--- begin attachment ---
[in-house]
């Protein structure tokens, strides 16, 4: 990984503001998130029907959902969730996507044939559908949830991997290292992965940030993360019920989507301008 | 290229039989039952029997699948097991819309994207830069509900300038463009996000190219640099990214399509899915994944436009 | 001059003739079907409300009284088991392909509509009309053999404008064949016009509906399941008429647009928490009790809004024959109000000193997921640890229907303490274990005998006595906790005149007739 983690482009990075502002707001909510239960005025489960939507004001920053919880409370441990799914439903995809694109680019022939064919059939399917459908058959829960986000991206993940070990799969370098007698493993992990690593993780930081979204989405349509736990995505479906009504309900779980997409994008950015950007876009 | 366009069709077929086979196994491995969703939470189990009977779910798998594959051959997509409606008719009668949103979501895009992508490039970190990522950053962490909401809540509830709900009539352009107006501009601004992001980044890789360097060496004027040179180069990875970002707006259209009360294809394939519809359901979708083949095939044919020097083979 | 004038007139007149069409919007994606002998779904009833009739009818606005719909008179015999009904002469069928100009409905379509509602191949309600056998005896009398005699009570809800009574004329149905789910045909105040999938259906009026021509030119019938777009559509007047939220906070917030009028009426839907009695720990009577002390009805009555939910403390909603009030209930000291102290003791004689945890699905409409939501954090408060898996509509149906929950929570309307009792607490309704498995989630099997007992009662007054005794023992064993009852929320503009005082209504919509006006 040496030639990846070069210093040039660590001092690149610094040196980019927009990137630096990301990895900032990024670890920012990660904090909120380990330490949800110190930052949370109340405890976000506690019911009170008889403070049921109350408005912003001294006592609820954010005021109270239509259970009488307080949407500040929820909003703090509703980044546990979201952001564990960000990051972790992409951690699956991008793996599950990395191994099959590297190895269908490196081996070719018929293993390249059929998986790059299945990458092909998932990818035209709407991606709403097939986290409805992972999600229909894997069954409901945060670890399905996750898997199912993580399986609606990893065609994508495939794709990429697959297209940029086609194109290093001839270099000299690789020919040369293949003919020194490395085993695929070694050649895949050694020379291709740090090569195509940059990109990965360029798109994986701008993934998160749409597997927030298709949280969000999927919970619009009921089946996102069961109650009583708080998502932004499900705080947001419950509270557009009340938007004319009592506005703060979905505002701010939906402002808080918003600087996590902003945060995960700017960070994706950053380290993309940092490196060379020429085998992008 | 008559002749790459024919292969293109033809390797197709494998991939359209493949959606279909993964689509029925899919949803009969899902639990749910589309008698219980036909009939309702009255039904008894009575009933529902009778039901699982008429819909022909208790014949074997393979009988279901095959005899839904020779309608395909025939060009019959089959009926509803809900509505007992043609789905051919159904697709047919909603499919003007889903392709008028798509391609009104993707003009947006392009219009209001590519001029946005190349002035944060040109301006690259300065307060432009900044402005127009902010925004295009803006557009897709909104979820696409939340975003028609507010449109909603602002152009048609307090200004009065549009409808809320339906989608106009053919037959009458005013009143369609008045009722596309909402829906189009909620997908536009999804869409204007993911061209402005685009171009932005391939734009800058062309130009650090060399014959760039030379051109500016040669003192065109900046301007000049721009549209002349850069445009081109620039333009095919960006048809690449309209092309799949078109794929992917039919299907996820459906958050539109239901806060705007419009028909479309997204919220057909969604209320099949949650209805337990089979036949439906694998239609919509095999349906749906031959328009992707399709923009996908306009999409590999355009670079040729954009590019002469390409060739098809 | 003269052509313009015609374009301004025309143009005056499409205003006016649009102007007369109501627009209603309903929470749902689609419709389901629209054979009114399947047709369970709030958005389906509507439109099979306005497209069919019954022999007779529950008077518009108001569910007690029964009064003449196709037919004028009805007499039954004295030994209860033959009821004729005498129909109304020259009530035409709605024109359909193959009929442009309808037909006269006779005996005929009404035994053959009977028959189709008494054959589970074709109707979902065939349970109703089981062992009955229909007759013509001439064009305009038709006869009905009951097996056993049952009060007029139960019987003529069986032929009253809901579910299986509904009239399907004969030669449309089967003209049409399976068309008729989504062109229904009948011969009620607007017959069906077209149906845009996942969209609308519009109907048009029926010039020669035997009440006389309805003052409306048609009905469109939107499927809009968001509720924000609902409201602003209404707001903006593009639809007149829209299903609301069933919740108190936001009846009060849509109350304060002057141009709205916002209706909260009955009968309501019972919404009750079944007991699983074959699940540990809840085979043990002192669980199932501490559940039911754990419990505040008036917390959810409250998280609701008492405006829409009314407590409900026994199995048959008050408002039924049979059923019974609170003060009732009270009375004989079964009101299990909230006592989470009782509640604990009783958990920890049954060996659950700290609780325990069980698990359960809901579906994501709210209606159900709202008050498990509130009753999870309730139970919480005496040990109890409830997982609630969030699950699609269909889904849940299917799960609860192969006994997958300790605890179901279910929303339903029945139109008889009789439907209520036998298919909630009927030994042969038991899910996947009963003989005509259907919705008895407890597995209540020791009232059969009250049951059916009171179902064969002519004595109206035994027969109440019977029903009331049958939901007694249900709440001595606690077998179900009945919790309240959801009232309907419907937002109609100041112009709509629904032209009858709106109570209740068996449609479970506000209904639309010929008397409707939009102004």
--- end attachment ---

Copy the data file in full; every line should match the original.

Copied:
[in-house]
């Protein structure tokens, strides 16, 4: 990984503001998130029907959902969730996507044939559908949830991997290292992965940030993360019920989507301008 | 290229039989039952029997699948097991819309994207830069509900300038463009996000190219640099990214399509899915994944436009 | 001059003739079907409300009284088991392909509509009309053999404008064949016009509906399941008429647009928490009790809004024959109000000193997921640890229907303490274990005998006595906790005149007739 983690482009990075502002707001909510239960005025489960939507004001920053919880409370441990799914439903995809694109680019022939064919059939399917459908058959829960986000991206993940070990799969370098007698493993992990690593993780930081979204989405349509736990995505479906009504309900779980997409994008950015950007876009 | 366009069709077929086979196994491995969703939470189990009977779910798998594959051959997509409606008719009668949103979501895009992508490039970190990522950053962490909401809540509830709900009539352009107006501009601004992001980044890789360097060496004027040179180069990875970002707006259209009360294809394939519809359901979708083949095939044919020097083979 | 004038007139007149069409919007994606002998779904009833009739009818606005719909008179015999009904002469069928100009409905379509509602191949309600056998005896009398005699009570809800009574004329149905789910045909105040999938259906009026021509030119019938777009559509007047939220906070917030009028009426839907009695720990009577002390009805009555939910403390909603009030209930000291102290003791004689945890699905409409939501954090408060898996509509149906929950929570309307009792607490309704498995989630099997007992009662007054005794023992064993009852929320503009005082209504919509006006 040496030639990846070069210093040039660590001092690149610094040196980019927009990137630096990301990895900032990024670890920012990660904090909120380990330490949800110190930052949370109340405890976000506690019911009170008889403070049921109350408005912003001294006592609820954010005021109270239509259970009488307080949407500040929820909003703090509703980044546990979201952001564990960000990051972790992409951690699956991008793996599950990395191994099959590297190895269908490196081996070719018929293993390249059929998986790059299945990458092909998932990818035209709407991606709403097939986290409805992972999600229909894997069954409901945060670890399905996750898997199912993580399986609606990893065609994508495939794709990429697959297209940029086609194109290093001839270099000299690789020919040369293949003919020194490395085993695929070694050649895949050694020379291709740090090569195509940059990109990965360029798109994986701008993934998160749409597997927030298709949280969000999927919970619009009921089946996102069961109650009583708080998502932004499900705080947001419950509270557009009340938007004319009592506005703060979905505002701010939906402002808080918003600087996590902003945060995960700017960070994706950053380290993309940092490196060379020429085998992008 | 008559002749790459024919292969293109033809390797197709494998991939359209493949959606279909993964689509029925899919949803009969899902639990749910589309008698219980036909009939309702009255039904008894009575009933529902009778039901699982008429819909022909208790014949074997393979009988279901095959005899839904020779309608395909025939060009019959089959009926509803809900509505007992043609789905051919159904697709047919909603499919003007889903392709008028798509391609009104993707003009947006392009219009209001590519001029946005190349002035944060040109301006690259300065307060432009900044402005127009902010925004295009803006557009897709909104979820696409939340975003028609507010449109909603602002152009048609307090200004009065549009409808809320339906989608106009053919037959009458005013009143369609008045009722596309909402829906189009909620997908536009999804869409204007993911061209402005685009171009932005391939734009800058062309130009650090060399014959760039030379051109500016040669003192065109900046301007000049721009549209002349850069445009081109620039333009095919960006048809690449309209092309799949078109794929992917039919299907996820459906958050539109239901806060705007419009028909479309997204919220057909969604209320099949949650209805337990089979036949439906694998239609919509095999349906749906031959328009992707399709923009996908306009999409590999355009670079040729954009590019002469390409060739098809 | 003269052509313009015609374009301004025309143009005056499409205003006016649009102007007369109501627009209603309903929470749902689609419709389901629209054979009114399947047709369970709030958005389906509507439109099979306005497209069919019954022999007779529950008077518009108001569910007690029964009064003449196709037919004028009805007499039954004295030994209860033959009821004729005498129909109304020259009530035409709605024109359909193959009929442009309808037909006269006779005996005929009404035994053959009977028959189709008494054959589970074709109707979902065939349970109703089981062992009955229909007759013509001439064009305009038709006869009905009951097996056993049952009060007029139960019987003529069986032929009253809901579910299986509904009239399907004969030669449309089967003209049409399976068309008729989504062109229904009948011969009620607007017959069906077209149906845009996942969209609308519009109907048009029926010039020669035997009440006389309805003052409306048609009905469109939107499927809009968001509720924000609902409201602003209404707001903006593009639809007149829209299903609301069933919740108190936001009846009060849509109350304060002057141009709205916002209706909260009955009968309501019972919404009750079944007991699983074959699940540990809840085979043990002192669980199932501490559940039911754990419990505040008036917390959810409250998280609701008492405006829409009314407590409900026994199995048959008050408002039924049979059923019974609170003060009732009270009375004989079964009101299990909230006592989470009782509640604990009783958990920890049954060996659950700290609780325990069980698990359960809901579906994501709210209606159900709202008050498990509130009753999870309730139970919480005496040990109890409830997982609630969030699950699609269909889904849940299917799960609860192969006994997958300790605890179901279910929303339903029945139109008889009789439907209520036998298919909630009927030994042969038991899910996947009963003989005509259907919705008895407890597995209540020791009232059969009250049951059916009171179902064969002519004595109206035994027969109440019977029903009331049958939901007694249900709440001595606690077998179900009945919790309240959801009232309907419907937002109609100041112009709509629904032209009858709106109570209740068996449609479970506000209904639309010929008397409707939009102004």